Scientists have suspected for a while that Saturn's moon Enceladus has a giant water ocean, and they now have some hard evidence to support their theories. Thanks to the Cassini spacecraft, NASA has discovered a "very slight wobble" in the moon that can only be explained by a global ocean that lets the icy crust move. Think of it like shaking an egg -- the changes in Enceladus' speed during orbit make its surface (the shell) shift around its rocky core (the yolk).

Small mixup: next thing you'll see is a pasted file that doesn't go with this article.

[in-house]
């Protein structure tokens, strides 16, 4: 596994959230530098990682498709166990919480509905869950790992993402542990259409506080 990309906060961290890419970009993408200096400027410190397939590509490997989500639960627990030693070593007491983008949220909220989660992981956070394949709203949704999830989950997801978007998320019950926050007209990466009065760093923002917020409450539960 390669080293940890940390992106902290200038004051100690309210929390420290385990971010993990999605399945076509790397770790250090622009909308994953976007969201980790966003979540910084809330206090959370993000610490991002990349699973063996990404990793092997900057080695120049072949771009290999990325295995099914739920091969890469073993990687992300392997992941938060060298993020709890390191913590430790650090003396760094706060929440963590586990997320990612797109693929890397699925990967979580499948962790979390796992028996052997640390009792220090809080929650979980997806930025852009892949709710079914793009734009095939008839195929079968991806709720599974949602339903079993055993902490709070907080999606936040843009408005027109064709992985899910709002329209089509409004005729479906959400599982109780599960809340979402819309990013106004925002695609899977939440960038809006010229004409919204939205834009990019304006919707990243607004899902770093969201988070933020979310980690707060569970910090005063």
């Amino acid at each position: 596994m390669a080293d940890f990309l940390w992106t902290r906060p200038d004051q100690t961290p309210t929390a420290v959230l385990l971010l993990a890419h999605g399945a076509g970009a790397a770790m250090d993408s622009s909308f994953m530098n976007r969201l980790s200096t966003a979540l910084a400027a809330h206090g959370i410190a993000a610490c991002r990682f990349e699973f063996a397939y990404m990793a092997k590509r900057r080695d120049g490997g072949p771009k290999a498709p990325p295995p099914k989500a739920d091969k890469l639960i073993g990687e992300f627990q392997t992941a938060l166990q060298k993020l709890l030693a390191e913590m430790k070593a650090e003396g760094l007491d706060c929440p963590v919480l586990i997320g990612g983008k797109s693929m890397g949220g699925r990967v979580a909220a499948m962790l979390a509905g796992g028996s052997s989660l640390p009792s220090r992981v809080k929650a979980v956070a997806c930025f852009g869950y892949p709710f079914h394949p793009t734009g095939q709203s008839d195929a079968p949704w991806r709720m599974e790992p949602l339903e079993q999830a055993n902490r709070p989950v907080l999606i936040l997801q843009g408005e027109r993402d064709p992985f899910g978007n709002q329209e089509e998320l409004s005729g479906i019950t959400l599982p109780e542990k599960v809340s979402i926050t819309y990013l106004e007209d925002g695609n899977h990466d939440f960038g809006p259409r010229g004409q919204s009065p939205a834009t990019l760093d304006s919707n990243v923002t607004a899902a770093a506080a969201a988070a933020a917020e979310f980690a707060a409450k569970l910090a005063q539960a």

There are still some mysteries left, including why Enceladus' ocean is relatively warm. It's possible that Saturn's tidal forces are warming the moon more than possibly thought. No matter what, you're going to learn more about this celestial body in the near future. Cassini is conducting a very close (30 miles) flyby of Enceladus on October 28th, giving researchers the kind of data they've wanted for years.
[Image credit: NASA/JPL-Caltech]